I've reported on golf and I found it to be a challenge to shoot and edit, not to mention a lug and half, back in the day when the video camera of choice was a Sony DXC-M7A. I've always enjoyed Twain's observation though I'm not sure how accurate it is.
Watching golf on television has never done anything for me. I smiled a few weeks back watching the commercials promoting this year's the Masters (it really has a lower case the in front of it; imagine saying The Topo Gigio (oh Eddie!). Nope.) and all the stock footage had been edited so we saw nary a frame of Tiger 'but officer that light pole just darted out in front of my SUV!' Woods.
I don't think Tiger minded not being in the spotlight as it was plenty warm where he was already (funny how there are no pills for his ailment; well, hardly). It's not that I am more forgiving of the peccadilloes of others, and my own life is empty enough that this kind of detritus could help fill it. I simply don't care what the guy does when he's not playing golf, though the reports suggest he was rather industrious, and yet, somehow, inclusive.
But all of that became past tense when Tiger announced he was joining OJ in the search for the real killers-kidding! Just wanted to see if you were still reading. No, actually what he said was that he was returning to golf at the Masters (notice how I'm passing). People who've watched golf their whole lives vowed to NEVER watch him and people who had never watched golf in this or any other life vowed to go on double dates with him if their name was Jesse. It was a touching moment, especially if you were ESPN.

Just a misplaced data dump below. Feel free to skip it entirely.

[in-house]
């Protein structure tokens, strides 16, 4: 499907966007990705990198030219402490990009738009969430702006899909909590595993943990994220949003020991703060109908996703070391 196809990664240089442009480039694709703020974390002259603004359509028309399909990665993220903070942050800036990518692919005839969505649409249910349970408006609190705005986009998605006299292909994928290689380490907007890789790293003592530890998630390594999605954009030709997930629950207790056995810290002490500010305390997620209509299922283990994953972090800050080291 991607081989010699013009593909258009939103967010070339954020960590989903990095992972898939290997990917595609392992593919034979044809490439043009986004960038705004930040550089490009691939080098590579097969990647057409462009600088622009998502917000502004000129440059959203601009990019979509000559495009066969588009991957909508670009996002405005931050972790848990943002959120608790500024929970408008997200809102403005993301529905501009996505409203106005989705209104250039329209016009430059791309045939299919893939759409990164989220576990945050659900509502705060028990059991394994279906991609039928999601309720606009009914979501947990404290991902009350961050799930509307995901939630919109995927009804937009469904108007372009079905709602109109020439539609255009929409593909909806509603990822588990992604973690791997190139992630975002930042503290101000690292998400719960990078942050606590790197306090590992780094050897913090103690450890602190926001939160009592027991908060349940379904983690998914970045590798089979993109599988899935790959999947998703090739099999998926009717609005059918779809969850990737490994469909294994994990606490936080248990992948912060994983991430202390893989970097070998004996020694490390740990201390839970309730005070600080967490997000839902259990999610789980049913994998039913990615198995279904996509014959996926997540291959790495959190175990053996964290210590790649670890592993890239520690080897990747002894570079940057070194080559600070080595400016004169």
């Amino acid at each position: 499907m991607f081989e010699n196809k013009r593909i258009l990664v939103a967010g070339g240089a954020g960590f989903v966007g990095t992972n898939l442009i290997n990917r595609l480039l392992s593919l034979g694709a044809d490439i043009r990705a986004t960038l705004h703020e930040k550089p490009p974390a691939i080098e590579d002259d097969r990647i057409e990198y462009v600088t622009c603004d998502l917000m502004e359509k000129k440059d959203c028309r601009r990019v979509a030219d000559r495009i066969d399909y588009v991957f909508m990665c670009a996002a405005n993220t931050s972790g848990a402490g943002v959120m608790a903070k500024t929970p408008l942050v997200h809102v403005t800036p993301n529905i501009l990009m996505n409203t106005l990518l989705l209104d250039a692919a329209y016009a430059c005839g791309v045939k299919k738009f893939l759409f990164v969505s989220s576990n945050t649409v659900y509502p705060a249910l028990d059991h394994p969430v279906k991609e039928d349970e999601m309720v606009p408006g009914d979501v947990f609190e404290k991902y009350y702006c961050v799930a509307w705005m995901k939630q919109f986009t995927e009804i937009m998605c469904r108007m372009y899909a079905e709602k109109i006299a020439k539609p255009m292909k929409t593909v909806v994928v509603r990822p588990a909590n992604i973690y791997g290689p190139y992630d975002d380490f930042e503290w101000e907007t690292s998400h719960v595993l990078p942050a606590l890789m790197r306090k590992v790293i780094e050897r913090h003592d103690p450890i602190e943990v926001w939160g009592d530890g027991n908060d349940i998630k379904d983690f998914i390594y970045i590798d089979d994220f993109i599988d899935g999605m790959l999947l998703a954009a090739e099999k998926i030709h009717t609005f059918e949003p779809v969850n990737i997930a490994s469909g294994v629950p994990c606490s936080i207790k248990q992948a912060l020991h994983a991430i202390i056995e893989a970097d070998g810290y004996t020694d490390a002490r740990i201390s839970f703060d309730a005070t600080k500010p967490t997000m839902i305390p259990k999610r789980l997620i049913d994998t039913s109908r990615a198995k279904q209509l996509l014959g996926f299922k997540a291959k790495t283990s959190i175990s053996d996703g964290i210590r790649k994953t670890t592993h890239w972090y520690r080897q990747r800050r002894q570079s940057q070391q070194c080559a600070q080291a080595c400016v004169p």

The CBS Sports crowd had the final two rounds of the tournament nailed down for Saturday and Sunday and ESPN had to content itself with the weekday sessions on Thursday and Friday (yawn, ratings wise in comparison) when, like a nine iron through a car window, Tiger's announcement transformed ESPN's coverage of the first two rounds.
I was deeply impressed by Billy Payne ripping Tiger a new one-that took ba--, well, you know what it took and how heavy they made the bag for the caddy to carry. Didn't Billy wonder why all the TV cameras were there in the first place? Did he think they were covering the announcement of the winner of the Jesper Parnevik lookalike contest? Could happen.
I mean, golf is pure sport aside from the commercial endorsements on every stitch of clothing every golfer (but none of the caddies, why?) wears-and none of that Go Daddy endorsement horse pucky, we're talking KPMG (I'd never heard of 'em until Phil M's ball cap and now I know why. I don't make enough money to ever need them).
I tuned in for Jim Furyk and Martin Kaymer and other golfers whose names are way harder to spell (much less Google) or at least that's my story. By the time I got home Friday, Tiger was already in the clubhouse (no word on whether he was alone) so I watched people sitting in lawn chairs at the Eleventh Green and assume they paid money to be on Augusta's grass. Do they follow a golfer from hole to hole or does their admission cover just where they are and is the First Green cheaper than the Eighteenth? My front lawn faces Lincoln Avenue and there's some pretty interesting traffic on a Saturday, if you know what I mean; that'll be eight dollars, sit over there and be quiet.
I watched until I fell asleep and I know I fell asleep because my wife woke me up but I think that says more about me than the golf on television. And why in golf does everyone watching have to quiet-as opposed to practically every other sport where we yell and scream. Imagine a golf clap in Yankee Stadium when Granderson takes a slow curve to deep center. Or think World Cup stadium filled with Shields and Yarnell wannabees. Though if that were to happen, Elin, hand me a Big Bertha, but handle first.